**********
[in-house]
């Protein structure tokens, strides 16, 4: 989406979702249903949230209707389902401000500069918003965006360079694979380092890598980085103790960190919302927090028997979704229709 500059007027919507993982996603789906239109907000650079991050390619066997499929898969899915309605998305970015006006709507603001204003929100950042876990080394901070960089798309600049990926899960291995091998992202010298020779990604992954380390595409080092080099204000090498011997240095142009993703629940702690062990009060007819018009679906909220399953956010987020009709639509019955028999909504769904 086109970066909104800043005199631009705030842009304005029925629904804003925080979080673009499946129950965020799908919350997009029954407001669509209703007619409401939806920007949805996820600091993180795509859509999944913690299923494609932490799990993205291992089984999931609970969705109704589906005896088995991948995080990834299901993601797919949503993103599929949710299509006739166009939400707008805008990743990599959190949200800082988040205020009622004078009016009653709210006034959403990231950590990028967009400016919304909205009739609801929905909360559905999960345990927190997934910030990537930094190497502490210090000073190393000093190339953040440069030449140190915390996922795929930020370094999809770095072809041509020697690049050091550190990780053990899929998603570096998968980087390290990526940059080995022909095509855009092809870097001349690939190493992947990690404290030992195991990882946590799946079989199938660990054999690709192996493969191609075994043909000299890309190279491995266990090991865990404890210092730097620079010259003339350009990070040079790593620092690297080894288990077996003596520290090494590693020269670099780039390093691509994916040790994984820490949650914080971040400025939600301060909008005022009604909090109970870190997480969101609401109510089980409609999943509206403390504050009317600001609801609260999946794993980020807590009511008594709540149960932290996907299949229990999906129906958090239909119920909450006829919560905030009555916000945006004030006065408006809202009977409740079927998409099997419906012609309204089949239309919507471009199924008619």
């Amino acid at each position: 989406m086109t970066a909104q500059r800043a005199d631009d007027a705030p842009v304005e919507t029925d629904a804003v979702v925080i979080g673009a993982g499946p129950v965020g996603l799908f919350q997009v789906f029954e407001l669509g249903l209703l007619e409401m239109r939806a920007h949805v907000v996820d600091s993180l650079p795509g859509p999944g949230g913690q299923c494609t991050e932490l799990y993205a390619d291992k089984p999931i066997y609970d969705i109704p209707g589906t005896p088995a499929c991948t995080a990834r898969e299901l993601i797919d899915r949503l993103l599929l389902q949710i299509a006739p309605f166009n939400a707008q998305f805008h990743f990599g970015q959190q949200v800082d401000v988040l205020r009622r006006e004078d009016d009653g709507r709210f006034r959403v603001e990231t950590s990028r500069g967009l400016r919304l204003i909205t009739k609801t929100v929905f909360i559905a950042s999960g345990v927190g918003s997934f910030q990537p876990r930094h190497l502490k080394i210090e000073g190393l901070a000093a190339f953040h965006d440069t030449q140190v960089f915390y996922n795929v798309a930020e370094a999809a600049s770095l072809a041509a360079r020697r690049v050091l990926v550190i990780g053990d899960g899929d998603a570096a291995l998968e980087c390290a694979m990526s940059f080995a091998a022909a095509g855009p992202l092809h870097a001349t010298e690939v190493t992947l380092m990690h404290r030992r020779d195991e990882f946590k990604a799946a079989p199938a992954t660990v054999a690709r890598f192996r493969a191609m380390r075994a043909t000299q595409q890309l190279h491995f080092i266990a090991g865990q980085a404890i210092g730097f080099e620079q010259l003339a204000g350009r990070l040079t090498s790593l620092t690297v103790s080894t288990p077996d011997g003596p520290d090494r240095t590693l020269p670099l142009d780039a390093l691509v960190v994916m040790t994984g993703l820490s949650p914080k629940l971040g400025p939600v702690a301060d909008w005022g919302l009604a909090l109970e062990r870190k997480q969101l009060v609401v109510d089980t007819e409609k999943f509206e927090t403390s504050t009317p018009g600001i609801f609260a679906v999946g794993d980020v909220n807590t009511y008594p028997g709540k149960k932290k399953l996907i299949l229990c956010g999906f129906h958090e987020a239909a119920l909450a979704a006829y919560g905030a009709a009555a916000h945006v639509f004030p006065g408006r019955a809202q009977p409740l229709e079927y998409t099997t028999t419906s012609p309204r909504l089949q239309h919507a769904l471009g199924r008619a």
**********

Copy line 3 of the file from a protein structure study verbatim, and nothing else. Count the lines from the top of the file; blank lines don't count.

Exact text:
């Amino acid at each position: 989406m086109t970066a909104q500059r800043a005199d631009d007027a705030p842009v304005e919507t029925d629904a804003v979702v925080i979080g673009a993982g499946p129950v965020g996603l799908f919350q997009v789906f029954e407001l669509g249903l209703l007619e409401m239109r939806a920007h949805v907000v996820d600091s993180l650079p795509g859509p999944g949230g913690q299923c494609t991050e932490l799990y993205a390619d291992k089984p999931i066997y609970d969705i109704p209707g589906t005896p088995a499929c991948t995080a990834r898969e299901l993601i797919d899915r949503l993103l599929l389902q949710i299509a006739p309605f166009n939400a707008q998305f805008h990743f990599g970015q959190q949200v800082d401000v988040l205020r009622r006006e004078d009016d009653g709507r709210f006034r959403v603001e990231t950590s990028r500069g967009l400016r919304l204003i909205t009739k609801t929100v929905f909360i559905a950042s999960g345990v927190g918003s997934f910030q990537p876990r930094h190497l502490k080394i210090e000073g190393l901070a000093a190339f953040h965006d440069t030449q140190v960089f915390y996922n795929v798309a930020e370094a999809a600049s770095l072809a041509a360079r020697r690049v050091l990926v550190i990780g053990d899960g899929d998603a570096a291995l998968e980087c390290a694979m990526s940059f080995a091998a022909a095509g855009p992202l092809h870097a001349t010298e690939v190493t992947l380092m990690h404290r030992r020779d195991e990882f946590k990604a799946a079989p199938a992954t660990v054999a690709r890598f192996r493969a191609m380390r075994a043909t000299q595409q890309l190279h491995f080092i266990a090991g865990q980085a404890i210092g730097f080099e620079q010259l003339a204000g350009r990070l040079t090498s790593l620092t690297v103790s080894t288990p077996d011997g003596p520290d090494r240095t590693l020269p670099l142009d780039a390093l691509v960190v994916m040790t994984g993703l820490s949650p914080k629940l971040g400025p939600v702690a301060d909008w005022g919302l009604a909090l109970e062990r870190k997480q969101l009060v609401v109510d089980t007819e409609k999943f509206e927090t403390s504050t009317p018009g600001i609801f609260a679906v999946g794993d980020v909220n807590t009511y008594p028997g709540k149960k932290k399953l996907i299949l229990c956010g999906f129906h958090e987020a239909a119920l909450a979704a006829y919560g905030a009709a009555a916000h945006v639509f004030p006065g408006r019955a809202q009977p409740l229709e079927y998409t099997t028999t419906s012609p309204r909504l089949q239309h919507a769904l471009g199924r008619a």